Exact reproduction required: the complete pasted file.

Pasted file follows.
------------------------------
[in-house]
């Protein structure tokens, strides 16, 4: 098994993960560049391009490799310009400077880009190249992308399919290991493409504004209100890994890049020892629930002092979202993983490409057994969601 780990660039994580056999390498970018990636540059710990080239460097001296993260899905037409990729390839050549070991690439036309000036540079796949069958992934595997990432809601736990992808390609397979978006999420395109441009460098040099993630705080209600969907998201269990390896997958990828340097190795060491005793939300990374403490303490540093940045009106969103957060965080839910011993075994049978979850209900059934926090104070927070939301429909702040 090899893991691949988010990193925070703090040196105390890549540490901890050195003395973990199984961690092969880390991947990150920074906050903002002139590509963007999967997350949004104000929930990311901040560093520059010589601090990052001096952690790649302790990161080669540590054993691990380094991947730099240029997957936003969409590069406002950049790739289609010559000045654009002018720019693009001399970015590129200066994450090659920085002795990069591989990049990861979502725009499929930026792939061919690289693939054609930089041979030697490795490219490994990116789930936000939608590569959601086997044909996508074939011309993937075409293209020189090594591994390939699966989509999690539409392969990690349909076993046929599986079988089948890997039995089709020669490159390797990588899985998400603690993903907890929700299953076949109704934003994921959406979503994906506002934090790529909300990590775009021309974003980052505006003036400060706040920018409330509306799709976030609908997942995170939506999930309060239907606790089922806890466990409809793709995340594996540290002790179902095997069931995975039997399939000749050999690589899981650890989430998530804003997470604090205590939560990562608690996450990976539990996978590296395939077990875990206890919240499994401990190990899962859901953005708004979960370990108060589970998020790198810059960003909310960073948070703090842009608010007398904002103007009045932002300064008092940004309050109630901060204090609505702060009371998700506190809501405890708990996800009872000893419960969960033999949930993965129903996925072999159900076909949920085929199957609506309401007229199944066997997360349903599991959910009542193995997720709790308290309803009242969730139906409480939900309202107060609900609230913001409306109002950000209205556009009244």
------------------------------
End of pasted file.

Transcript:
[in-house]
């Protein structure tokens, strides 16, 4: 098994993960560049391009490799310009400077880009190249992308399919290991493409504004209100890994890049020892629930002092979202993983490409057994969601 780990660039994580056999390498970018990636540059710990080239460097001296993260899905037409990729390839050549070991690439036309000036540079796949069958992934595997990432809601736990992808390609397979978006999420395109441009460098040099993630705080209600969907998201269990390896997958990828340097190795060491005793939300990374403490303490540093940045009106969103957060965080839910011993075994049978979850209900059934926090104070927070939301429909702040 090899893991691949988010990193925070703090040196105390890549540490901890050195003395973990199984961690092969880390991947990150920074906050903002002139590509963007999967997350949004104000929930990311901040560093520059010589601090990052001096952690790649302790990161080669540590054993691990380094991947730099240029997957936003969409590069406002950049790739289609010559000045654009002018720019693009001399970015590129200066994450090659920085002795990069591989990049990861979502725009499929930026792939061919690289693939054609930089041979030697490795490219490994990116789930936000939608590569959601086997044909996508074939011309993937075409293209020189090594591994390939699966989509999690539409392969990690349909076993046929599986079988089948890997039995089709020669490159390797990588899985998400603690993903907890929700299953076949109704934003994921959406979503994906506002934090790529909300990590775009021309974003980052505006003036400060706040920018409330509306799709976030609908997942995170939506999930309060239907606790089922806890466990409809793709995340594996540290002790179902095997069931995975039997399939000749050999690589899981650890989430998530804003997470604090205590939560990562608690996450990976539990996978590296395939077990875990206890919240499994401990190990899962859901953005708004979960370990108060589970998020790198810059960003909310960073948070703090842009608010007398904002103007009045932002300064008092940004309050109630901060204090609505702060009371998700506190809501405890708990996800009872000893419960969960033999949930993965129903996925072999159900076909949920085929199957609506309401007229199944066997997360349903599991959910009542193995997720709790308290309803009242969730139906409480939900309202107060609900609230913001409306109002950000209205556009009244």